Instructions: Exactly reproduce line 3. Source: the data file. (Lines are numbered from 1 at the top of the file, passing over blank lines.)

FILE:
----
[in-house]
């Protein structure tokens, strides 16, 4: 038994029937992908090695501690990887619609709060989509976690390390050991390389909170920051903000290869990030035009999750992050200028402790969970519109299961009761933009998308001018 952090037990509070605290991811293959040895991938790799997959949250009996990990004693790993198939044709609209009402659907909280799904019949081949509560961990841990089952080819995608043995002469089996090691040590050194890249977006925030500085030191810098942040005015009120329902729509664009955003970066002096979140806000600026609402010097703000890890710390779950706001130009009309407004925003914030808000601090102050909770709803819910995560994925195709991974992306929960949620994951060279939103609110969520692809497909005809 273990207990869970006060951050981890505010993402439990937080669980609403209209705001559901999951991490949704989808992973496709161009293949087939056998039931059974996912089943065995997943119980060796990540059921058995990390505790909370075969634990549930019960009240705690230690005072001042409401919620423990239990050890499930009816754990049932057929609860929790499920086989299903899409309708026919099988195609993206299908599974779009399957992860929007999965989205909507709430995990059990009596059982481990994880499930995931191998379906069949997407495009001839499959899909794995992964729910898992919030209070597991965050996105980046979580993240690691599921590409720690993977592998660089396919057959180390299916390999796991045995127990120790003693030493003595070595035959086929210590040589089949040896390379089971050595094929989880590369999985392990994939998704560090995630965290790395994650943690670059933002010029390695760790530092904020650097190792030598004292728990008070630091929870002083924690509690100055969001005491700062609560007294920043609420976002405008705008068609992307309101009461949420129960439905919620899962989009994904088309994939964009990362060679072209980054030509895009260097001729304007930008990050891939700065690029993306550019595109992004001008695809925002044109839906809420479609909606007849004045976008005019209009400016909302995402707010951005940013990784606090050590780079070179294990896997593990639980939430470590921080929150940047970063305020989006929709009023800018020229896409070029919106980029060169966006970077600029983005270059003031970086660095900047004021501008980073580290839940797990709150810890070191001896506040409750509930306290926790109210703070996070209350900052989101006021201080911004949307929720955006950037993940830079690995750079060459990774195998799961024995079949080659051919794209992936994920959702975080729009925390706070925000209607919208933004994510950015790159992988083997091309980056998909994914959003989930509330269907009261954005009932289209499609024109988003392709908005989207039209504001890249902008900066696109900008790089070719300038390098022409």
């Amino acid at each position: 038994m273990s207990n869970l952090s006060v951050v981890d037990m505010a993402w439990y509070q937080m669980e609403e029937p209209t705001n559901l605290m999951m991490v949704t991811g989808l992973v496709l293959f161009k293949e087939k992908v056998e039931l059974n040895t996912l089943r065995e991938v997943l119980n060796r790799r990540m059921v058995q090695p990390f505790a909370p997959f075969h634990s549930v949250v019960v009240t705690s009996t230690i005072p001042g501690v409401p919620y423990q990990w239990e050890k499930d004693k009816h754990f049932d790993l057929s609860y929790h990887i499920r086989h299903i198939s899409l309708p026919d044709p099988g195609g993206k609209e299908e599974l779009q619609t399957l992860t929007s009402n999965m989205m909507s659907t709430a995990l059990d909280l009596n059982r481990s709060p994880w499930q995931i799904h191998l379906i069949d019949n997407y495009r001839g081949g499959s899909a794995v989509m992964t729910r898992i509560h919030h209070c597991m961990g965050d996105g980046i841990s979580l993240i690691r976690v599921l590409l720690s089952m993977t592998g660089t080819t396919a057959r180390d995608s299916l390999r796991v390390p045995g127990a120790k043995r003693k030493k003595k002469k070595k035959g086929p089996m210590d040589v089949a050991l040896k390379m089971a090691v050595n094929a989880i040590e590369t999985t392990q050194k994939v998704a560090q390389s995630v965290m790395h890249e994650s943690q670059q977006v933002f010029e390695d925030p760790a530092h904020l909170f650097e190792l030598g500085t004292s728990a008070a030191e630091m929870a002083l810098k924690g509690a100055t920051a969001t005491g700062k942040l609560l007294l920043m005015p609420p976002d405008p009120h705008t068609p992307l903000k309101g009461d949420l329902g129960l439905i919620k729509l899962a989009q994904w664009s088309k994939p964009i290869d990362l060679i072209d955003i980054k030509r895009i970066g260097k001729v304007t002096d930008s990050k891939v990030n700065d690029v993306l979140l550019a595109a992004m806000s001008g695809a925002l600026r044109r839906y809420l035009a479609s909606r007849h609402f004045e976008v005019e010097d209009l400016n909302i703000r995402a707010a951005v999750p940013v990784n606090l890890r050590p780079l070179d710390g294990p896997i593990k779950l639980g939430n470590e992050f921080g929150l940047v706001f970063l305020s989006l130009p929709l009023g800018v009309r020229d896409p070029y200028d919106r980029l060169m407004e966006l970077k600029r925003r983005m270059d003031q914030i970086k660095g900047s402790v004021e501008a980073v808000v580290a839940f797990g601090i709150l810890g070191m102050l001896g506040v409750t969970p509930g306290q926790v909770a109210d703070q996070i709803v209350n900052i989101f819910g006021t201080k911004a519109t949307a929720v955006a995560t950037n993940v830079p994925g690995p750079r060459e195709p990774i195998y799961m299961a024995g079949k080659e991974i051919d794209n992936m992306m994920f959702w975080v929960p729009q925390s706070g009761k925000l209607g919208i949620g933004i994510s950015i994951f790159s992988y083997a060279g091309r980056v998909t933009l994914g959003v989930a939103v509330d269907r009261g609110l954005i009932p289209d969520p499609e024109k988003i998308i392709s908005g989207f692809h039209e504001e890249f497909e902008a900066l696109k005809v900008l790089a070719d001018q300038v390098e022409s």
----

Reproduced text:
């Amino acid at each position: 038994m273990s207990n869970l952090s006060v951050v981890d037990m505010a993402w439990y509070q937080m669980e609403e029937p209209t705001n559901l605290m999951m991490v949704t991811g989808l992973v496709l293959f161009k293949e087939k992908v056998e039931l059974n040895t996912l089943r065995e991938v997943l119980n060796r790799r990540m059921v058995q090695p990390f505790a909370p997959f075969h634990s549930v949250v019960v009240t705690s009996t230690i005072p001042g501690v409401p919620y423990q990990w239990e050890k499930d004693k009816h754990f049932d790993l057929s609860y929790h990887i499920r086989h299903i198939s899409l309708p026919d044709p099988g195609g993206k609209e299908e599974l779009q619609t399957l992860t929007s009402n999965m989205m909507s659907t709430a995990l059990d909280l009596n059982r481990s709060p994880w499930q995931i799904h191998l379906i069949d019949n997407y495009r001839g081949g499959s899909a794995v989509m992964t729910r898992i509560h919030h209070c597991m961990g965050d996105g980046i841990s979580l993240i690691r976690v599921l590409l720690s089952m993977t592998g660089t080819t396919a057959r180390d995608s299916l390999r796991v390390p045995g127990a120790k043995r003693k030493k003595k002469k070595k035959g086929p089996m210590d040589v089949a050991l040896k390379m089971a090691v050595n094929a989880i040590e590369t999985t392990q050194k994939v998704a560090q390389s995630v965290m790395h890249e994650s943690q670059q977006v933002f010029e390695d925030p760790a530092h904020l909170f650097e190792l030598g500085t004292s728990a008070a030191e630091m929870a002083l810098k924690g509690a100055t920051a969001t005491g700062k942040l609560l007294l920043m005015p609420p976002d405008p009120h705008t068609p992307l903000k309101g009461d949420l329902g129960l439905i919620k729509l899962a989009q994904w664009s088309k994939p964009i290869d990362l060679i072209d955003i980054k030509r895009i970066g260097k001729v304007t002096d930008s990050k891939v990030n700065d690029v993306l979140l550019a595109a992004m806000s001008g695809a925002l600026r044109r839906y809420l035009a479609s909606r007849h609402f004045e976008v005019e010097d209009l400016n909302i703000r995402a707010a951005v999750p940013v990784n606090l890890r050590p780079l070179d710390g294990p896997i593990k779950l639980g939430n470590e992050f921080g929150l940047v706001f970063l305020s989006l130009p929709l009023g800018v009309r020229d896409p070029y200028d919106r980029l060169m407004e966006l970077k600029r925003r983005m270059d003031q914030i970086k660095g900047s402790v004021e501008a980073v808000v580290a839940f797990g601090i709150l810890g070191m102050l001896g506040v409750t969970p509930g306290q926790v909770a109210d703070q996070i709803v209350n900052i989101f819910g006021t201080k911004a519109t949307a929720v955006a995560t950037n993940v830079p994925g690995p750079r060459e195709p990774i195998y799961m299961a024995g079949k080659e991974i051919d794209n992936m992306m994920f959702w975080v929960p729009q925390s706070g009761k925000l209607g919208i949620g933004i994510s950015i994951f790159s992988y083997a060279g091309r980056v998909t933009l994914g959003v989930a939103v509330d269907r009261g609110l954005i009932p289209d969520p499609e024109k988003i998308i392709s908005g989207f692809h039209e504001e890249f497909e902008a900066l696109k005809v900008l790089a070719d001018q300038v390098e022409s």